Omnilink serve Lakeridge providing buses that operate regularly in Prince William County.

Express service via buses towards DC and Pentagon is offered in Lakeridge and at the VDOT Commuter Lot entering Lakeridge.

thumbs up
Hitch a Ride!!!

Carpooling has proven to be very popular in Lakeridge where you can meet up at the VDOT Commuter Lot.

Hitching a ride or also rather Slugging is provided by a designated Slug Line Stop in Lakeridge where those wanting to catch a free ride can do so. This much preferred with the demand to use I–95 HOV lanes. A driver heading out to DC in need of one more passenger can make a stop at the Slug Line Stop where the first commuter in the line heading off to DC as well can join the ride and use the I-95 HOV lanes.

With the many ways of commuting, people can never be without any means of transportation in Lakeridge.

photo credit: joeltelling

photo credit: divinemisscopa

From Location to Commute, Will This Affect Real Estate?

For those searching for homes in Northern Virginia, the location is always the main and important factor. However, there are a lot of specifications that would decide on a location. Those would be the exact neighborhoods, views, noise, schools, accessibility to shopping centers/ entertainment/ convenient stores/ healthcare and more. But there is one factor that will remain to be the most important specification and that would be Commute.

Washington DC does have the most gridlock highways in the country and as regional planners suggest improvements to handle the current situation, people and employment still rains hard. Although from the perspective of Real Estate it is a blessing but in terms of commute it is already a complicated and challenging situation that would grow into a more challenging one.

According to local news radio WTOP, the Washington DC region is primed to grow by more than 2 million people over the next 25 years, however the same report did highlight that the region needs to build more accessible roads to handle the influx. While as observed by the Northern Virginia Transportation Alliance, once we get beyond our current major roads projects to deal with the current concerns, there are “no improvements in the pipeline after this”.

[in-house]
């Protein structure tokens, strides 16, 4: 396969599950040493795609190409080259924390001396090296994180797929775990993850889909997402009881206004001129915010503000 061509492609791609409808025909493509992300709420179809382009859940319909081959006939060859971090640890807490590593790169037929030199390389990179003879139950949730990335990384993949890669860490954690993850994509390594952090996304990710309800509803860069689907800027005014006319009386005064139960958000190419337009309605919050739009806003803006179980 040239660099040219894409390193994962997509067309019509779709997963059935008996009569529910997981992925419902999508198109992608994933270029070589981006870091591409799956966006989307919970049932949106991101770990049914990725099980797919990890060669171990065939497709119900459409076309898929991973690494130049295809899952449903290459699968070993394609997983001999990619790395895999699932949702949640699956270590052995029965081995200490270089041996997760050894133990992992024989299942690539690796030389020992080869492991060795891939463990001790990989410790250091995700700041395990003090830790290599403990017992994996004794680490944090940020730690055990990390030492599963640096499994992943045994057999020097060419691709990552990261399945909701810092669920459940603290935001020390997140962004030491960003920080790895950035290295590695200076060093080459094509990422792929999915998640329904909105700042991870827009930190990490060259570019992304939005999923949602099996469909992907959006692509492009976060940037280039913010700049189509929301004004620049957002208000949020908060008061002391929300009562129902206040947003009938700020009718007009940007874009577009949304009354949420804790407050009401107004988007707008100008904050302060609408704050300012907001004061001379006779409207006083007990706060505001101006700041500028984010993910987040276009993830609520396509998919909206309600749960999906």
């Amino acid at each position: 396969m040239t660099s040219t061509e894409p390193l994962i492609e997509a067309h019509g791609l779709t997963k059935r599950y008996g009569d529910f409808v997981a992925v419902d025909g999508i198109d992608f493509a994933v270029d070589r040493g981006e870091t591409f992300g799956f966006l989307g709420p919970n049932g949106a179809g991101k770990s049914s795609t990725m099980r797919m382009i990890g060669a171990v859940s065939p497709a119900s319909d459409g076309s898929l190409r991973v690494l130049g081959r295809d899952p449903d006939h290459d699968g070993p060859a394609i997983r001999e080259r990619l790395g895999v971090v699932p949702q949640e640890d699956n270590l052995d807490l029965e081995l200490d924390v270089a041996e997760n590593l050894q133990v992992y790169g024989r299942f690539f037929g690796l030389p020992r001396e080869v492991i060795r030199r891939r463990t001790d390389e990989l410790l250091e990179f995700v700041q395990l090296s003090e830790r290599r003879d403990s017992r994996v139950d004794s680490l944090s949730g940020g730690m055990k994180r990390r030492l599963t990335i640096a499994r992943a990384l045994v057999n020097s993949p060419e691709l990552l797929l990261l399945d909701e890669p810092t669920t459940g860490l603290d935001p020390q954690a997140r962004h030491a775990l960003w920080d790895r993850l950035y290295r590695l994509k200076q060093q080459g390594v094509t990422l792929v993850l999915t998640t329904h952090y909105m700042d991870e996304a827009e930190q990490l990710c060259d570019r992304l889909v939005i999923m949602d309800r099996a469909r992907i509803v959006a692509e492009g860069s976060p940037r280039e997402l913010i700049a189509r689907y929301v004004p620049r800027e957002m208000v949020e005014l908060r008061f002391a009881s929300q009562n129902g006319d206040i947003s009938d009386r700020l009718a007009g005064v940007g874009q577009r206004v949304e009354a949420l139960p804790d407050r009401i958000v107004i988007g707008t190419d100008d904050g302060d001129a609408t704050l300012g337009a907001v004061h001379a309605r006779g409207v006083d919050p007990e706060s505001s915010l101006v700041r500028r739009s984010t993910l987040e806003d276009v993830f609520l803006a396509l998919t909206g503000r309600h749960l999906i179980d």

Based on the current situation we have, the concern of location in Real Estate may as well be commute. A worker’s commute being frustrating and lengthy can and will have a large impact on his or her lifestyle and even personality. Bearing this in mind, the consideration to trade other location features to commute features will definitely arise.

Such commuting features may be:

  • Accessibility to current or possible job centers that may include military bases.
  • Convenient highway access
  • Accessibility to mass transportation like Metrorail
  • Proximity to airports – Dulles or Reagan National in Northern Virginia or BWI
  • Consideration of toll vs. non-toll highways
  • Carpool hours on certain highways that can affect commute
  • Accessibility to secondary roads and upcoming road improvements
  • Awareness of where “ bottlenecks” can be found

Would such considerations make a large change of location specifications to commute specifications in terms of Real Estate?

Transportation Costs Hurt Housing Affordability

Huntington Metro
Huntington Metro

A new study contends that only 39 percent of U.S. communities are affordable for typical households when the cost of transportation is included in the calculation of housing costs.

The Center for Neighborhood Technology analyzed the Housing + Transportation Affordability Index, which examined 161,000 neighborhoods housing 80 percent of the U.S. population, and concluded that for most families, transportation is the second-largest household expense.

It is also a fairly unmanageable one, the study concluded, because it is difficult for families to estimate the full cost of a location before they move there. Gas prices and employment demands aren’t very predictable for many.

Factors that can help people control transportation costs include walkable neighborhood streets, access to public transit, and nearby retail.

Source: Center for Neighborhood Technology (03/23/2010)